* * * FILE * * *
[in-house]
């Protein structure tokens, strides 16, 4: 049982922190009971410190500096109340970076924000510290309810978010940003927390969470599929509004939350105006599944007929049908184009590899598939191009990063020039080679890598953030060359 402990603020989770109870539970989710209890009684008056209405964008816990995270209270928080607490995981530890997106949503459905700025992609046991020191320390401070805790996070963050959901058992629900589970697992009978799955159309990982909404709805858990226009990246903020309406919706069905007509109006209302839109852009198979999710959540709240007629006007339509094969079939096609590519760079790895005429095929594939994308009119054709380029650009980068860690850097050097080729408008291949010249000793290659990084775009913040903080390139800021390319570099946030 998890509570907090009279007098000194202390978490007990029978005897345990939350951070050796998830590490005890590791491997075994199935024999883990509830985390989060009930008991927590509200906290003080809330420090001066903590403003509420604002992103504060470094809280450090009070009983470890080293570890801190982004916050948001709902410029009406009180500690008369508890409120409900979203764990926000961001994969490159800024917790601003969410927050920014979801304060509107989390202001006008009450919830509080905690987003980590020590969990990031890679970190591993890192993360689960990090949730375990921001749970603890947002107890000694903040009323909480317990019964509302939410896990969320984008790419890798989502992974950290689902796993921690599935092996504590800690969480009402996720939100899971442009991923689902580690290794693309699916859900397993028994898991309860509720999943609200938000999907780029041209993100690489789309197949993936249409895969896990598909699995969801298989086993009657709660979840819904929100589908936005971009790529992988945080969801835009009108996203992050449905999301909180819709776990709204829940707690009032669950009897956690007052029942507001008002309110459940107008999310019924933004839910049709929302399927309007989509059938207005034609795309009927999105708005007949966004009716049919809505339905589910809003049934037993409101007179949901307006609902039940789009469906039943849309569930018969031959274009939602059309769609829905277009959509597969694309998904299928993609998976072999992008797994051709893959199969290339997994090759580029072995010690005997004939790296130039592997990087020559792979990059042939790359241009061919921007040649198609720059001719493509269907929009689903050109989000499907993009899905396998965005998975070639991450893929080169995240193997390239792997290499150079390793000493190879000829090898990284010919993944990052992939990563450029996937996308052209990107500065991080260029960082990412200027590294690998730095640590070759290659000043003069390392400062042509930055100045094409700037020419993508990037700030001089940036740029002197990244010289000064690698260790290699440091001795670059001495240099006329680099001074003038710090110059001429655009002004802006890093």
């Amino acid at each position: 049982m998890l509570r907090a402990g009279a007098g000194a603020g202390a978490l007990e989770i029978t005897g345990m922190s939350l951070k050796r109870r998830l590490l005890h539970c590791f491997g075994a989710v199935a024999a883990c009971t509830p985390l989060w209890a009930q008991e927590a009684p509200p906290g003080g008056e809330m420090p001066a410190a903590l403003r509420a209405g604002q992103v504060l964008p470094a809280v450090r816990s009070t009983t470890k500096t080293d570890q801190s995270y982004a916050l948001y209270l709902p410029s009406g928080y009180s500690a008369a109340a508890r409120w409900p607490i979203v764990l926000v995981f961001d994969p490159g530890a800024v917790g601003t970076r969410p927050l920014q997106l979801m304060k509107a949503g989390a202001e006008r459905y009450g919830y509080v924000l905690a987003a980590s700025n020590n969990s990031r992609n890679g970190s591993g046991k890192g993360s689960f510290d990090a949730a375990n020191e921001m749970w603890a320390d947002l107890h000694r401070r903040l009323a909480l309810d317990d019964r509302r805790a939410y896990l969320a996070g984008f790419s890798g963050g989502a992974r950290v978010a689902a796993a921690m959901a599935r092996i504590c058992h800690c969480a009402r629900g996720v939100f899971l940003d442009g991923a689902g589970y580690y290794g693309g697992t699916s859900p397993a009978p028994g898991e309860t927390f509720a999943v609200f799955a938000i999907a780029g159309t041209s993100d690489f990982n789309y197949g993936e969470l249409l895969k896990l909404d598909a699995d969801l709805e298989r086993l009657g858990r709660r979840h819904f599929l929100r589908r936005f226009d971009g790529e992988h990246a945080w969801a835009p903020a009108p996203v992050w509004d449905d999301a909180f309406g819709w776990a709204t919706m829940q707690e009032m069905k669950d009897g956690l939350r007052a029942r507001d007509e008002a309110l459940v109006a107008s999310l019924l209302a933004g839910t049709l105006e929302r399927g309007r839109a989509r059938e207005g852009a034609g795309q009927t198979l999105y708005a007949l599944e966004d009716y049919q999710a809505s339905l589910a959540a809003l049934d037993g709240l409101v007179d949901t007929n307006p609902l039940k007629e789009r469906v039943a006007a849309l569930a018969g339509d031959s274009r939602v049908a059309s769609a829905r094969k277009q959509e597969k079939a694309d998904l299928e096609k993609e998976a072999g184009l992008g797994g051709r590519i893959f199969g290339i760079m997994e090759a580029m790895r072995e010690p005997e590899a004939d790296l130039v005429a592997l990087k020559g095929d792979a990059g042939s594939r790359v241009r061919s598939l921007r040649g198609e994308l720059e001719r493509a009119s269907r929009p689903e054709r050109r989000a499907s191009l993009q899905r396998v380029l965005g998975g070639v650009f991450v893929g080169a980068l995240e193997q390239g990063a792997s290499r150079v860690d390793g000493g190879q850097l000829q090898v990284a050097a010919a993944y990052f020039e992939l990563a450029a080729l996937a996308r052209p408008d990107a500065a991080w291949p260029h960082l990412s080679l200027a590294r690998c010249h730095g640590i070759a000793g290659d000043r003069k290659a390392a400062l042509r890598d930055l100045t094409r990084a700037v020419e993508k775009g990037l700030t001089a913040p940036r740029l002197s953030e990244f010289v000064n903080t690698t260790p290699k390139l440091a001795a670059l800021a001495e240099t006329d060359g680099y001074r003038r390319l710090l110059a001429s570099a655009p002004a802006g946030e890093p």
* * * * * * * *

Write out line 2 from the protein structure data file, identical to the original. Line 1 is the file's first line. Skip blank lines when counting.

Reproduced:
């Protein structure tokens, strides 16, 4: 049982922190009971410190500096109340970076924000510290309810978010940003927390969470599929509004939350105006599944007929049908184009590899598939191009990063020039080679890598953030060359 402990603020989770109870539970989710209890009684008056209405964008816990995270209270928080607490995981530890997106949503459905700025992609046991020191320390401070805790996070963050959901058992629900589970697992009978799955159309990982909404709805858990226009990246903020309406919706069905007509109006209302839109852009198979999710959540709240007629006007339509094969079939096609590519760079790895005429095929594939994308009119054709380029650009980068860690850097050097080729408008291949010249000793290659990084775009913040903080390139800021390319570099946030 998890509570907090009279007098000194202390978490007990029978005897345990939350951070050796998830590490005890590791491997075994199935024999883990509830985390989060009930008991927590509200906290003080809330420090001066903590403003509420604002992103504060470094809280450090009070009983470890080293570890801190982004916050948001709902410029009406009180500690008369508890409120409900979203764990926000961001994969490159800024917790601003969410927050920014979801304060509107989390202001006008009450919830509080905690987003980590020590969990990031890679970190591993890192993360689960990090949730375990921001749970603890947002107890000694903040009323909480317990019964509302939410896990969320984008790419890798989502992974950290689902796993921690599935092996504590800690969480009402996720939100899971442009991923689902580690290794693309699916859900397993028994898991309860509720999943609200938000999907780029041209993100690489789309197949993936249409895969896990598909699995969801298989086993009657709660979840819904929100589908936005971009790529992988945080969801835009009108996203992050449905999301909180819709776990709204829940707690009032669950009897956690007052029942507001008002309110459940107008999310019924933004839910049709929302399927309007989509059938207005034609795309009927999105708005007949966004009716049919809505339905589910809003049934037993409101007179949901307006609902039940789009469906039943849309569930018969031959274009939602059309769609829905277009959509597969694309998904299928993609998976072999992008797994051709893959199969290339997994090759580029072995010690005997004939790296130039592997990087020559792979990059042939790359241009061919921007040649198609720059001719493509269907929009689903050109989000499907993009899905396998965005998975070639991450893929080169995240193997390239792997290499150079390793000493190879000829090898990284010919993944990052992939990563450029996937996308052209990107500065991080260029960082990412200027590294690998730095640590070759290659000043003069390392400062042509930055100045094409700037020419993508990037700030001089940036740029002197990244010289000064690698260790290699440091001795670059001495240099006329680099001074003038710090110059001429655009002004802006890093």